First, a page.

Author: Valente, Michael
Source: Richard Ivey School of Business
Company Name: South Side Restaurant
Number of pages: 12
The owner of South Side Restaurant, a mid-upper class restaurant located in Chicago, Illinois, must decide which of the three bottles of wine to add to the restaurant's wine list. Given the restaurant prides itself on its environmental and social positioning and that its consumers have come to expect performance in this area, the wine's carbon footprint represents an important decision criterion. South Side Restaurant is a for-profit restaurant and the owner must balance this environmental criterion with short- and long-term financial return.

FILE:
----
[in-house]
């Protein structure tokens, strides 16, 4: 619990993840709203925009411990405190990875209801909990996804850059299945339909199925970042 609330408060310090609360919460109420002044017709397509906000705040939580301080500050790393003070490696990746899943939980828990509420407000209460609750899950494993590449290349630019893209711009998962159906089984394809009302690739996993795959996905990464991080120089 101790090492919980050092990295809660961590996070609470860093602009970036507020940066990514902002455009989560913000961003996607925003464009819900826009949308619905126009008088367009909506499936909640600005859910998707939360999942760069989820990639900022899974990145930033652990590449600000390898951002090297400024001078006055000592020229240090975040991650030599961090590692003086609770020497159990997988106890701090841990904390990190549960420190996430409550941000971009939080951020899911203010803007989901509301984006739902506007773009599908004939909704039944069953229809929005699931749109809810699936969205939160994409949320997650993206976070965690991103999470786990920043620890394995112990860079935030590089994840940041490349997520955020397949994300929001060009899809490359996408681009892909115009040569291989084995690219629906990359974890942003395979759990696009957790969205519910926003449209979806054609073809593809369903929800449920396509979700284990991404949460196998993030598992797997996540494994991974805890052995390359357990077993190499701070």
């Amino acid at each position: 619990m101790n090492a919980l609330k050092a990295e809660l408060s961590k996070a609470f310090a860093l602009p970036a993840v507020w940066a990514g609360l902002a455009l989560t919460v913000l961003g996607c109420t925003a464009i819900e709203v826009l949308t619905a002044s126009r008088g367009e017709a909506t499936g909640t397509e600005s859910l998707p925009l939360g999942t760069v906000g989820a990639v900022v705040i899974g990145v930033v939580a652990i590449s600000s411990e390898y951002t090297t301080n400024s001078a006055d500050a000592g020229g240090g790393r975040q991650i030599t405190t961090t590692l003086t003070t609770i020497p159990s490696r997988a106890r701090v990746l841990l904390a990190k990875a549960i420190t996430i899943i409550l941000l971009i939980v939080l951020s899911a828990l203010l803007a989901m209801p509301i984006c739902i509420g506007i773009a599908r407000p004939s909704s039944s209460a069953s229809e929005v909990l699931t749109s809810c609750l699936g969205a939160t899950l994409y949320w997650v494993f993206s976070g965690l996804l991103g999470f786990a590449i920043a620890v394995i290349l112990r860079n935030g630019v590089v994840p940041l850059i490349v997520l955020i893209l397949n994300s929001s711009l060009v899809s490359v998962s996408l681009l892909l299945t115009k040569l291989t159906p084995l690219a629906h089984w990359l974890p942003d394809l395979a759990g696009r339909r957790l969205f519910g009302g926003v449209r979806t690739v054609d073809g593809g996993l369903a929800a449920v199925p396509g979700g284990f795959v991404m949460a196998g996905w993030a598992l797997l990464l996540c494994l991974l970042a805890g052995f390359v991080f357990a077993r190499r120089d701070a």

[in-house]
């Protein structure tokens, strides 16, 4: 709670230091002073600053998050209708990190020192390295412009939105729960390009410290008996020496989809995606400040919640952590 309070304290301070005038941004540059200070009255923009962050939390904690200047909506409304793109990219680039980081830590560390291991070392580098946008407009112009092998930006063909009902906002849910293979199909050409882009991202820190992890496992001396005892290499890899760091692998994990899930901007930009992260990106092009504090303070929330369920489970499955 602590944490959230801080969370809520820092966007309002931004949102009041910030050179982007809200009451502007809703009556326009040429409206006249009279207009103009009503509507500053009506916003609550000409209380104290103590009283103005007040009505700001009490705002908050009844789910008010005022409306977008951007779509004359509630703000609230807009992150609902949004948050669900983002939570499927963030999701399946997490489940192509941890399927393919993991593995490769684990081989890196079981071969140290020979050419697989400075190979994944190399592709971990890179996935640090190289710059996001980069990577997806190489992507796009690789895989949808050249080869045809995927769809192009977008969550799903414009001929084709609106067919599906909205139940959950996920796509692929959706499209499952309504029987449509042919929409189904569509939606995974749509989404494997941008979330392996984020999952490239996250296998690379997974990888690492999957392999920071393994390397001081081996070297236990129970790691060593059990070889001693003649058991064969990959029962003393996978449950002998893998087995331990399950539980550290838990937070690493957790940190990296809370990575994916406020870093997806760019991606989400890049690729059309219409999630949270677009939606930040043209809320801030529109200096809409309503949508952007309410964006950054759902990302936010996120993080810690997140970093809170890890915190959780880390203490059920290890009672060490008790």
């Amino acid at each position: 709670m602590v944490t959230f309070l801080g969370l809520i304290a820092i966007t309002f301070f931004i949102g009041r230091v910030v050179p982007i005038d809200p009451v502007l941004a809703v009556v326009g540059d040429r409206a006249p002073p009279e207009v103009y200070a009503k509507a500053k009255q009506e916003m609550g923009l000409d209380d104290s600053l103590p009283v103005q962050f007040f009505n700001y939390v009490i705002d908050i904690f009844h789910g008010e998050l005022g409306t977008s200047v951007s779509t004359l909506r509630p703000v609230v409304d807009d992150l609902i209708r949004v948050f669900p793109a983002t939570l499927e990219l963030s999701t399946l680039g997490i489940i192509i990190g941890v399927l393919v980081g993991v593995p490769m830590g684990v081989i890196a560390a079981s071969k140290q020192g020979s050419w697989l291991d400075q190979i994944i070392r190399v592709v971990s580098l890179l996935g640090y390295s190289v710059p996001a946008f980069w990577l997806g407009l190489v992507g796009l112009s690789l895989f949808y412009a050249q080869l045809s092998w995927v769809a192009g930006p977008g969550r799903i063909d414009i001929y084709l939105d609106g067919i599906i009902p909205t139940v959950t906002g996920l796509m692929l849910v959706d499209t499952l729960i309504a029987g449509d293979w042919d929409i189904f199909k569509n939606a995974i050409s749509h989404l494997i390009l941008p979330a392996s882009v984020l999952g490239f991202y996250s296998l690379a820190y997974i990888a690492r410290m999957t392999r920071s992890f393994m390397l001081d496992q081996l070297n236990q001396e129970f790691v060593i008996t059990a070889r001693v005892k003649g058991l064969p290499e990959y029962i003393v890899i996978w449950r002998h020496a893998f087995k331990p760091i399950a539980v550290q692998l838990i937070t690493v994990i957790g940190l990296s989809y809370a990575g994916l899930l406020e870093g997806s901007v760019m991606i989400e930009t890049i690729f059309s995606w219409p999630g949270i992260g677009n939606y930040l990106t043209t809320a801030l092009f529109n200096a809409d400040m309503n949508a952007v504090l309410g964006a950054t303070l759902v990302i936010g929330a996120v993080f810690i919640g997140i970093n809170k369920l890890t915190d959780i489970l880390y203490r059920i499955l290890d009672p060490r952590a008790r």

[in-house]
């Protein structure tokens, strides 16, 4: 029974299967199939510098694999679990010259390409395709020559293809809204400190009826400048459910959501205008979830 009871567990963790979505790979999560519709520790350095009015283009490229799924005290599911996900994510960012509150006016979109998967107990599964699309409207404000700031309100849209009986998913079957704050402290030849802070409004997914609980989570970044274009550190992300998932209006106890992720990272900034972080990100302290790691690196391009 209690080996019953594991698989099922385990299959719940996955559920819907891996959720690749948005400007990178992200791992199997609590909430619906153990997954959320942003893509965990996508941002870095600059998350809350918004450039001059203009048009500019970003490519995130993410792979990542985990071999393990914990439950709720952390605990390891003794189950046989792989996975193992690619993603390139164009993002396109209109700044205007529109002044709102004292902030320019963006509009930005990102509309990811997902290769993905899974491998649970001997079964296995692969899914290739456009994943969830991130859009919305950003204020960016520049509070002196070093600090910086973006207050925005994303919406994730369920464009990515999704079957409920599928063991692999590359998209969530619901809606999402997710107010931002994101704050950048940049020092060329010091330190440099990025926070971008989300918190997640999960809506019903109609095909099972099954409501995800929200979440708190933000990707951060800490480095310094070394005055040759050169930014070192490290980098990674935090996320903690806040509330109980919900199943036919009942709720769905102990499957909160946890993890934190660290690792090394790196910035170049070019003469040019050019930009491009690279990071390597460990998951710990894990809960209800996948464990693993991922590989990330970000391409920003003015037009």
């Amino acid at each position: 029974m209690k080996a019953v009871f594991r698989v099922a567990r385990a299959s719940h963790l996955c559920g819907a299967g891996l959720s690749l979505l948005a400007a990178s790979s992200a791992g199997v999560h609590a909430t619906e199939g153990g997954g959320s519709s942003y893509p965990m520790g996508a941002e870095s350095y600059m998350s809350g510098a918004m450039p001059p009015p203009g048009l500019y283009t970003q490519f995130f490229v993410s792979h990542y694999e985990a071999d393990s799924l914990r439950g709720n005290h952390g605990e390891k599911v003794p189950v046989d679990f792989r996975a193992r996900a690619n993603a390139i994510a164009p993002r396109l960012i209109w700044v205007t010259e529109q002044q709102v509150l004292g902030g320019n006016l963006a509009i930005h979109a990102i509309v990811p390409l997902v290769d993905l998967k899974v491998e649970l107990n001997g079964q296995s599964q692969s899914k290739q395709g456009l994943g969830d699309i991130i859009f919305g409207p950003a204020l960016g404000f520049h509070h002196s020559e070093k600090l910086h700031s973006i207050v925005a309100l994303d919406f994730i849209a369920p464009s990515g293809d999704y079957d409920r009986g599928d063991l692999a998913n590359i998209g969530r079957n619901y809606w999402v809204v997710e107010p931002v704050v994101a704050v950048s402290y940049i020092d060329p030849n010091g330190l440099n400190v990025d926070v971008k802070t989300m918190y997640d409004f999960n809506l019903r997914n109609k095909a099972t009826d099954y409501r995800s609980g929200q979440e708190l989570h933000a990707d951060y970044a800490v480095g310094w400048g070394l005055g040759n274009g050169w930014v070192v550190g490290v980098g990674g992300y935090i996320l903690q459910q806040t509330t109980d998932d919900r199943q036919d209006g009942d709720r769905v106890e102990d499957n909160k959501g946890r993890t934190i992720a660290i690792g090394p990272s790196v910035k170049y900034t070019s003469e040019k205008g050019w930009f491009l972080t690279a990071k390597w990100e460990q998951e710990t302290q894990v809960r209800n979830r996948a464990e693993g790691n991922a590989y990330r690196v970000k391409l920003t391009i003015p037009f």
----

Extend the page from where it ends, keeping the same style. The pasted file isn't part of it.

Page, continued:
This case assists students in understanding the business and supply chain implications of climate change and how to incorporate climate change risk into business decisions. Students have to calculate the carbon footprint of the three bottles the owner is considering and work this in to their decision. Students will need to decide which bottle of wine to choose by considering both environmental and financial criteria and the impending effect of the former on the latter. The case is intended for an 80-minute class and is particularly relevant in a supply chain management course, and environmental accounting course or a general management course covering business decision-making. The case is also valuable for specialized courses such as business and sustainability, corporations and society, business and climate change and business ethics.